Testing Procedures
for BMPs for Producing Clean Nursery Stock

2. Sample size and sample selection

2.1.  How many samples do I need?

An inadequate sample can easily result in a false negative result.  Many people assume that testing a small proportion of the plants in a nursery will indicate whether the remaining plants are infected.  Unfortunately, this may not work for several reasons.  First and most obviously, in container-grown plants, testing results are specific to the plant and specific roots or other materials being tested.  Even if tests were 100% efficient at detecting Phytophthora infections (they are not), the disease status of one plant does not directly indicate the disease status of other plants in the batch or nursery.

In a nursery with a high incidence of infected plants, it is often possible to detect Phytophthora with a fairly small number of samples using an efficient test.  Consider a nursery in which 50% of the plants are infected.  If you choose two plants at random from this nursery, it is likely that at least one will be infected.  However, even at a 50% infection rate, you would still need to sample five plants at random to have more than a 95% chance of selecting an infected plant.  If the test is only 50% efficient at detecting Phytophthora, these numbers need to be at least doubled. 

In a clean nursery, infection levels should be close to zero, hopefully much less than 1%.  If the infection rate is 1%, you are not likely to pick out an infected plant in a random sample smaller than about 100 plants.  Furthermore, you would need a random sample of about 300 plants to have a 95% chance of having one infected plant. Again, unless the test can detect an infected plant 100% of the time, you would need even larger sample sizes to actually detect Phytophthora.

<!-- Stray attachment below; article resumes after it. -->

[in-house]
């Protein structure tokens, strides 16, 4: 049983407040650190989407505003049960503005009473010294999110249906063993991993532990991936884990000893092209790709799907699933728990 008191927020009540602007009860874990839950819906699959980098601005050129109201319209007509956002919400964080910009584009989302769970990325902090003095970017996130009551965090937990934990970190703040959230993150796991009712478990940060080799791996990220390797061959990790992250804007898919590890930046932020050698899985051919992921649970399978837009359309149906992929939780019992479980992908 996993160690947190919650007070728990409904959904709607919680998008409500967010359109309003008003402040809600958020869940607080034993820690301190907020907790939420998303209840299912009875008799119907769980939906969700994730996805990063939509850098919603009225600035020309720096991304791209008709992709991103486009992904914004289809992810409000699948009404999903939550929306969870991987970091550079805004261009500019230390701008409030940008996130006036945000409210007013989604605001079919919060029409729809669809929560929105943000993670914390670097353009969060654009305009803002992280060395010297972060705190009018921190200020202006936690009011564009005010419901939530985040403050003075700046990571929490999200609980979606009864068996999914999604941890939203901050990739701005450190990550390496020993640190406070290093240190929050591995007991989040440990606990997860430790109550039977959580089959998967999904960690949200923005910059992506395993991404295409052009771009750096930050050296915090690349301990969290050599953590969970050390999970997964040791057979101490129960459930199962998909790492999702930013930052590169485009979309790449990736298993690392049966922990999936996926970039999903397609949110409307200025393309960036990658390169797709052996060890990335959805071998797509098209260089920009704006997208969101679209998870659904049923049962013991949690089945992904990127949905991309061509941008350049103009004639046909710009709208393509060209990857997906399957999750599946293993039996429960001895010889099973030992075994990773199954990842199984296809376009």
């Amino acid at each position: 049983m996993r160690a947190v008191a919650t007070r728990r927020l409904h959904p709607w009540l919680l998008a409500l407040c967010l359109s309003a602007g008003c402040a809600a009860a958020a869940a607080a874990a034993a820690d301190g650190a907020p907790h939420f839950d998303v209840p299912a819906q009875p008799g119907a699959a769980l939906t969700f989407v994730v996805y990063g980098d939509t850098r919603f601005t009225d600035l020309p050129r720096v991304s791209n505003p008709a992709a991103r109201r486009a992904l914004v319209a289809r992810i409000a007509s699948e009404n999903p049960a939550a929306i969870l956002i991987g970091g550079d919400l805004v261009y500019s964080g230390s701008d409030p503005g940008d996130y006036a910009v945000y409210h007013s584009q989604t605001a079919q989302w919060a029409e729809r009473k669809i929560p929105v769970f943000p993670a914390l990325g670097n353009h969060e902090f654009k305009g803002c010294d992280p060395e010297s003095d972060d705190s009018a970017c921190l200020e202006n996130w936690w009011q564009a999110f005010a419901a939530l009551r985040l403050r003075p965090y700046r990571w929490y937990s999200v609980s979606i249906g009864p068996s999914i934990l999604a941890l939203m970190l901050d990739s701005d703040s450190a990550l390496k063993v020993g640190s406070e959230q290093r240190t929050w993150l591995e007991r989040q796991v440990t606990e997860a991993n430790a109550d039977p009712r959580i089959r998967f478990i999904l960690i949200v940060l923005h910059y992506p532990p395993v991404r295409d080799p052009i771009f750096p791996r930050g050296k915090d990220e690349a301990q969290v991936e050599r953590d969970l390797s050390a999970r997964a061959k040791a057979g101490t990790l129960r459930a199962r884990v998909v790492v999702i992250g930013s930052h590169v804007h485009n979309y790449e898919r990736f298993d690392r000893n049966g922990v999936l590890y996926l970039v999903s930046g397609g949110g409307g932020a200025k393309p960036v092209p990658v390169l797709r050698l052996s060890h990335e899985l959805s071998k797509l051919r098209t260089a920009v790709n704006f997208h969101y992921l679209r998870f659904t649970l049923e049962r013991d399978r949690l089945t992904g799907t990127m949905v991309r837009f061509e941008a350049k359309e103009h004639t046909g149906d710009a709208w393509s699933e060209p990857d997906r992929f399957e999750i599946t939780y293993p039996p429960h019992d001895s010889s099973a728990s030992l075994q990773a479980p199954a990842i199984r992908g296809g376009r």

From these numbers, it is obvious that random sampling will not be of much use for identifying rare disease cases in an otherwise clean nursery operation.  To increase the odds of finding diseased plants, we need to focus first on plants that appear to have symptoms, even subtle symptoms such as reduced growth or slight off color.  However, as noted in Best Management Practices for Producing Clean Nursery Stock and Phytophthora species in native plant nursery stock: issues and implications, many drought-tolerant California native plant species do not show top symptoms under nursery condition until root rot is severe. 

Another major factor affecting the efficiency of testing is whether each individual sample is large enough to include infected roots that are in a condition that will result in a Phytophthora detection.  As in the discussion above, if a high percentage of the roots in a pot are infected, it will be relatively easy to sample enough roots to get some infected ones, particularly if the plant is unpotted and the root system is examined carefully for symptomatic roots.  For methods such as direct isolation, immunoassay, and PCR, the amount of roots plated or tested is miniscule, so careful selection of suitable roots is critical.  However, methods that rely on very small root samples may commonly generate false negatives if symptoms are difficult to see (e.g., if healthy roots are dark in color) or there are few infected roots.  By comparison, baiting techniques have the potential to be more efficient at detecting Phytophthora because they can test a larger portion of the root system.  However, to minimize false negatives when baiting roots, conditions for zoospore production, release, and infection of baits need to be optimized.

The longer that infected plants remain undetected in the nursery, the greater chance there is for spread among adjacent plants.  So while careful inspection and individual plant testing is an important monitoring tool, effective larger scale testing of plant blocks is also needed to provide early detection of Phytophthora.